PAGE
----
Table Top Wilderness
Bureau of Land Management Lower Sonoran Field Office 2020 E Bell Rd. Phoenix, AZ 85022
From Phoenix, take I-10 west to exit 112 (Highway 85), then travel south on Hwy 85 to Gila Bend for approximately 32 miles, access I-8 east and continue for 25 miles to exit 144 (Vekol Rd).
Alternatively, take I-10 east from Phoenix to exit 164 (State Route 347). Turn right off the exit and head south on SR 347 for 28.4 miles to Hwy 84. Take Hwy 84 west for 5.6 miles to access I-8 west. Continue on I-8 west for 7.1 miles to exit 144 (Vekol Rd).
From I-8, head south on Vekol Rd, the wilderness is east of the road. Vekol Rd is maintained but can be rough or washed out. Inquire locally for conditions.
Table Top Wilderness
The 34,400-acre Table Top Wilderness lies in western Pinal County. Table Top Mountain is the highest peak in the area and its flat-topped summit of 4,373 ft is a familiar landmark, easily recognized from Phoenix and Casa Grande. Steeply rising flat-top mesas, ridges, lava flows, wide canyons and mesquite-and ironwood-lined washes surround Table Top Peak.
Hikers, backpackers, horseback riders and others venturing into the wilderness are rewarded with solitude. The four-mile-long Table Top Trail leads to the summit of Table Top, with the trailhead at the southwest corner of the wilderness (equestrian use not recommended on this trail due to steep conditions). The view from atop the peak provides a panorama of mountains ranges and desert plains. The abundant desert vegetation includes an unusual 40-acre island of desert grassland on the summit of Table Top and dense saguaro forests on the southwest side. The Lava Flow Trail meanders through the lowlands of the wilderness area. Desert bighorn sheep, coyote, quail, javelina, giant spotted whiptail lizard and the Ajo Mountain whipsnake, and numerous birds, reptiles and raptors abound.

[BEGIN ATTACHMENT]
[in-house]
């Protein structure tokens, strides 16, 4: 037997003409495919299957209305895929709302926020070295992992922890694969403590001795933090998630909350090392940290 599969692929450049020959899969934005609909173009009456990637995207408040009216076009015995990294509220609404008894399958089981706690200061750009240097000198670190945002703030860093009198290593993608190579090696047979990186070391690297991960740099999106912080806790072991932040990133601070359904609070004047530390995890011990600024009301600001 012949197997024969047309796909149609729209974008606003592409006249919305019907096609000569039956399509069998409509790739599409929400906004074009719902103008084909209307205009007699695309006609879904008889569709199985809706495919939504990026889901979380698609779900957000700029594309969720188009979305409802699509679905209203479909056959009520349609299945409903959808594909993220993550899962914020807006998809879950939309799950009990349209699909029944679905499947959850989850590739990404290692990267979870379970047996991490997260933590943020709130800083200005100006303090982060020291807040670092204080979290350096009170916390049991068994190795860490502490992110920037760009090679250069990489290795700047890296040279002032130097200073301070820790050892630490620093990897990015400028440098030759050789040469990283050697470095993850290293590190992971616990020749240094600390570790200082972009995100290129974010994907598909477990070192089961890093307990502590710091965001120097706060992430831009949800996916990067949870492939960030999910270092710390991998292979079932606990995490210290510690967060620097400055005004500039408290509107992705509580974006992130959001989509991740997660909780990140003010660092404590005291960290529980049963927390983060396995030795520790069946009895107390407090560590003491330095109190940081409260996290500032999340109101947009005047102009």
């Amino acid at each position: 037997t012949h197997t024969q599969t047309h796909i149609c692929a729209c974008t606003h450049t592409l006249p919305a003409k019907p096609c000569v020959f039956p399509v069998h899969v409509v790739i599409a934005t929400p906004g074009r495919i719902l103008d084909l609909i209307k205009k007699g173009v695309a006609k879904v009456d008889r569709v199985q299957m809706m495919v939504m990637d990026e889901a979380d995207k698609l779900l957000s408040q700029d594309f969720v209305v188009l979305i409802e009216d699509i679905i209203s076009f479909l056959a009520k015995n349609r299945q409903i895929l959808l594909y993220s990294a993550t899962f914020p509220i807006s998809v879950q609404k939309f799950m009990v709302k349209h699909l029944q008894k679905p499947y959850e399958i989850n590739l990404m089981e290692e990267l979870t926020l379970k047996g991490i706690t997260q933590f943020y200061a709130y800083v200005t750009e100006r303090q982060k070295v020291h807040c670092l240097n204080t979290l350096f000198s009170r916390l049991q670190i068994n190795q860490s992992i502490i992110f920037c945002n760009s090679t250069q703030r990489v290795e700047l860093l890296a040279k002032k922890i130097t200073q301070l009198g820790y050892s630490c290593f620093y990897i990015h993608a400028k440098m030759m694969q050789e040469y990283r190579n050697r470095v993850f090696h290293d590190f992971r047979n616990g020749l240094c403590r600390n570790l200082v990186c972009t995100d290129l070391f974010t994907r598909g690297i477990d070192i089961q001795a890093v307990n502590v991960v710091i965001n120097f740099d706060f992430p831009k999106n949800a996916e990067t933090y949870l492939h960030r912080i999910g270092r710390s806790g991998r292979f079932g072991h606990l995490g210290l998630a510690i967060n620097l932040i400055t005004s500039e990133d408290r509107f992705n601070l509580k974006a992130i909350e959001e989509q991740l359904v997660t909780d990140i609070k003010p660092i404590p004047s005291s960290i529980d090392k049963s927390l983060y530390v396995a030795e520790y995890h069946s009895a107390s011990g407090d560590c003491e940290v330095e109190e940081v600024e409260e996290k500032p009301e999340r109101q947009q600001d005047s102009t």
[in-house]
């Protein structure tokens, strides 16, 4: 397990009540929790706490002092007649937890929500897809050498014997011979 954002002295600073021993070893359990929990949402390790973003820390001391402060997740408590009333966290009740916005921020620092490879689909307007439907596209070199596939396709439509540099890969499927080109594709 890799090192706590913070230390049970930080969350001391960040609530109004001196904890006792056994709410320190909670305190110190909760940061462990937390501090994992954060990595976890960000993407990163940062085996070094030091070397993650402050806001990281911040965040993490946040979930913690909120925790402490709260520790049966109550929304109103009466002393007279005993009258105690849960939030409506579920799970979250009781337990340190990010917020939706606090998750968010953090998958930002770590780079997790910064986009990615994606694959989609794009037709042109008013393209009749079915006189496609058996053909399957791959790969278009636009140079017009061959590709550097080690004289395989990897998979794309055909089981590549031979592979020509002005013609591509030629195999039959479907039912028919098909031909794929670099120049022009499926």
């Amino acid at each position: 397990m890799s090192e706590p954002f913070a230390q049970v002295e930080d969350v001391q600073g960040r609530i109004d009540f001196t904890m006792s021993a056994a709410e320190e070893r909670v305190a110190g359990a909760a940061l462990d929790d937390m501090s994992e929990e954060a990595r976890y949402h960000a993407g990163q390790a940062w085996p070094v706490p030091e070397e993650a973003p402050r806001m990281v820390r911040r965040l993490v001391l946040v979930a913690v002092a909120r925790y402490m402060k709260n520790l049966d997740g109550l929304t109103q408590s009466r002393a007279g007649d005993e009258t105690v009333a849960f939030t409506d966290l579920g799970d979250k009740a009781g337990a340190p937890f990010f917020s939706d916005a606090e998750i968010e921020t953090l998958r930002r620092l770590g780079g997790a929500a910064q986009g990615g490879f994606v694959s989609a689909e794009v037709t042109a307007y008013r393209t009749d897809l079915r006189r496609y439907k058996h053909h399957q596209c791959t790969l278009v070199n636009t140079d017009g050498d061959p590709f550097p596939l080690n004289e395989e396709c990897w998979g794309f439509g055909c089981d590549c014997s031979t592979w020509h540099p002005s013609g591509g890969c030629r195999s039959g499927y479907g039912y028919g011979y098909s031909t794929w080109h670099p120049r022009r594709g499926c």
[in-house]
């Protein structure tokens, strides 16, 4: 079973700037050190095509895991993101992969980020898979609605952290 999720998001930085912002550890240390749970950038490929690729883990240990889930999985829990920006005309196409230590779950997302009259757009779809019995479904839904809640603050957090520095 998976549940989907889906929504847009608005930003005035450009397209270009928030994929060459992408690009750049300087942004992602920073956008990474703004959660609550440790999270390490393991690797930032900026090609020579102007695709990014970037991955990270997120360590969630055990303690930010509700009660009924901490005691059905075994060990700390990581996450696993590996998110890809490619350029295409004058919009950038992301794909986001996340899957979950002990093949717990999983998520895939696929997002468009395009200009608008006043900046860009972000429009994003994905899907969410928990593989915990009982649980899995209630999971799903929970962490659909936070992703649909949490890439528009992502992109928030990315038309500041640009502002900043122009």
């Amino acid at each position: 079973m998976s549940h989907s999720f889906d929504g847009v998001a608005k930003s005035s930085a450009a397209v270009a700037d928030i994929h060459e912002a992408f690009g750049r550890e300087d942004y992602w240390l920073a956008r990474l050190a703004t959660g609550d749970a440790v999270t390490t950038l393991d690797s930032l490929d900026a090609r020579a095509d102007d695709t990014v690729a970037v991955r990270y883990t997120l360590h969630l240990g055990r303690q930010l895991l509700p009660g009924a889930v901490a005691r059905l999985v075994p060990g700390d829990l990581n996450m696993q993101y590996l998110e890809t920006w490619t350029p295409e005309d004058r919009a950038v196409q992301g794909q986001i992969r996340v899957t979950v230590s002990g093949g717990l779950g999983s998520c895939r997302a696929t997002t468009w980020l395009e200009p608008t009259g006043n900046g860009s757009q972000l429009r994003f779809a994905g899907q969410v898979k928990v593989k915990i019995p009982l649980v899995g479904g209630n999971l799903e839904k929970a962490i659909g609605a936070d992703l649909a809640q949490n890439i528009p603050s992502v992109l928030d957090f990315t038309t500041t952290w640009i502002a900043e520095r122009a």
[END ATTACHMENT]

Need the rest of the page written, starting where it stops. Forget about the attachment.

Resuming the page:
Know Before You Go
- Motorized equipment and equipment used for mechanical transport are generally prohibited on all federal lands designated as wilderness. This includes the use of motor vehicles (including OHVs), motorboats, bicycles, hang gliders, wagons, carts, portage wheels, and the landing of aircraft including helicopters. Contact the agency for more information about regulations.
- Road conditions to the wilderness vary with high-clearance and four-wheel-drive vehicle requirements. Roads are primitive and not maintained. Have a full tank of gas, full-size spare tires, a vehicle tool kit, and first aid kit. The main access routes and washes are prone to heavy seasonal rains and flash floods. Do not cross flooding streams or washes!
- Motorized and mechanized vehicles, including bicycles must remain on existing routes.
- Drinking water is not available, so you should bring plenty of your own water.
- Cellular phones do not work in many areas of the national monument.
- Drug and human smuggling activities have occurred within the monument south of Interstate 8. If you see any activity that looks illegal, suspicious, or out of place, please do not intervene. Contact BLM Federal Law Enforcement Communications Center, County Sheriff or Border Patrol. Call 911 to report emergencies.
- Summer temperatures may often reach up 115 degrees. Wear a hat, long sleeve shirt, sunglasses, and sunscreen. Drink plenty of water!
- You might encounter rattlesnakes and scorpions. Don't put your hands or feet in brush or under rocks and boulders.
- Many abandoned mine shafts dot the landscape in Arizona and are very dangerous. Many shafts are deep vertical holes with no way out. Do not get close to or enter any mine shaft.
- Fires are not allowed in Table Top Wilderness.